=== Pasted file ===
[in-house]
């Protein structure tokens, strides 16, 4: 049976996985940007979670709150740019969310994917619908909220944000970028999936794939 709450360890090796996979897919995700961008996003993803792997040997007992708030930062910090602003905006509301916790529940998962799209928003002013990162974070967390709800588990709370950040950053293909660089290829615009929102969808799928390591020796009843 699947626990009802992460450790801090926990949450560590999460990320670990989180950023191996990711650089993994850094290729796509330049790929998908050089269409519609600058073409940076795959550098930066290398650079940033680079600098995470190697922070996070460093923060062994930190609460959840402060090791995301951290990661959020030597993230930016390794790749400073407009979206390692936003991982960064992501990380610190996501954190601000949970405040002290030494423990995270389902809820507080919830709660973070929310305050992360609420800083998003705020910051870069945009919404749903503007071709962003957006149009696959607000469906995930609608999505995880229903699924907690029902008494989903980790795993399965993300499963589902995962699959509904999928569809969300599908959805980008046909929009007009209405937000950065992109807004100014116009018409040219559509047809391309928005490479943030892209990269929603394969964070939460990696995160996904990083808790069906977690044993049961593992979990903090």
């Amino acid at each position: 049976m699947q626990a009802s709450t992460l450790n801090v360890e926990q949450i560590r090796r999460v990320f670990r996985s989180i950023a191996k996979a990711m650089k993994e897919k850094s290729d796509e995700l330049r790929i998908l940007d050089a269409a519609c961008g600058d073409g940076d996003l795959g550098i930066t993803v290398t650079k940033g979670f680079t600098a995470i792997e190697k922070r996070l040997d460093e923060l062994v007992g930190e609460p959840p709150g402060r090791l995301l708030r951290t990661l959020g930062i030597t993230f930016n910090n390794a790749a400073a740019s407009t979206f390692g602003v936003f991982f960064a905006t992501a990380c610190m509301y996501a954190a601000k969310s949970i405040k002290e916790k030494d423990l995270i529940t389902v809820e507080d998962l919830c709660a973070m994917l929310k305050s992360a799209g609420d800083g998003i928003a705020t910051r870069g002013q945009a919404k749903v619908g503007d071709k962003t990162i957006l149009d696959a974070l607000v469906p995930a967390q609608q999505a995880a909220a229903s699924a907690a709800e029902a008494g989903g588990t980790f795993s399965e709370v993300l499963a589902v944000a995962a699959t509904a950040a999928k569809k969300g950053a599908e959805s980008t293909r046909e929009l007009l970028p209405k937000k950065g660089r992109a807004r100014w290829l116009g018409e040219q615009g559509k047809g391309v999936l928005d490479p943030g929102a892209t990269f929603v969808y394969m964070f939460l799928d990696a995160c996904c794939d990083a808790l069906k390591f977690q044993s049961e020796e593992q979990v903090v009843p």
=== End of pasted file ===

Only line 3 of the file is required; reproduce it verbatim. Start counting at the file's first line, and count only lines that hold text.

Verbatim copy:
């Amino acid at each position: 049976m699947q626990a009802s709450t992460l450790n801090v360890e926990q949450i560590r090796r999460v990320f670990r996985s989180i950023a191996k996979a990711m650089k993994e897919k850094s290729d796509e995700l330049r790929i998908l940007d050089a269409a519609c961008g600058d073409g940076d996003l795959g550098i930066t993803v290398t650079k940033g979670f680079t600098a995470i792997e190697k922070r996070l040997d460093e923060l062994v007992g930190e609460p959840p709150g402060r090791l995301l708030r951290t990661l959020g930062i030597t993230f930016n910090n390794a790749a400073a740019s407009t979206f390692g602003v936003f991982f960064a905006t992501a990380c610190m509301y996501a954190a601000k969310s949970i405040k002290e916790k030494d423990l995270i529940t389902v809820e507080d998962l919830c709660a973070m994917l929310k305050s992360a799209g609420d800083g998003i928003a705020t910051r870069g002013q945009a919404k749903v619908g503007d071709k962003t990162i957006l149009d696959a974070l607000v469906p995930a967390q609608q999505a995880a909220a229903s699924a907690a709800e029902a008494g989903g588990t980790f795993s399965e709370v993300l499963a589902v944000a995962a699959t509904a950040a999928k569809k969300g950053a599908e959805s980008t293909r046909e929009l007009l970028p209405k937000k950065g660089r992109a807004r100014w290829l116009g018409e040219q615009g559509k047809g391309v999936l928005d490479p943030g929102a892209t990269f929603v969808y394969m964070f939460l799928d990696a995160c996904c794939d990083a808790l069906k390591f977690q044993s049961e020796e593992q979990v903090v009843p």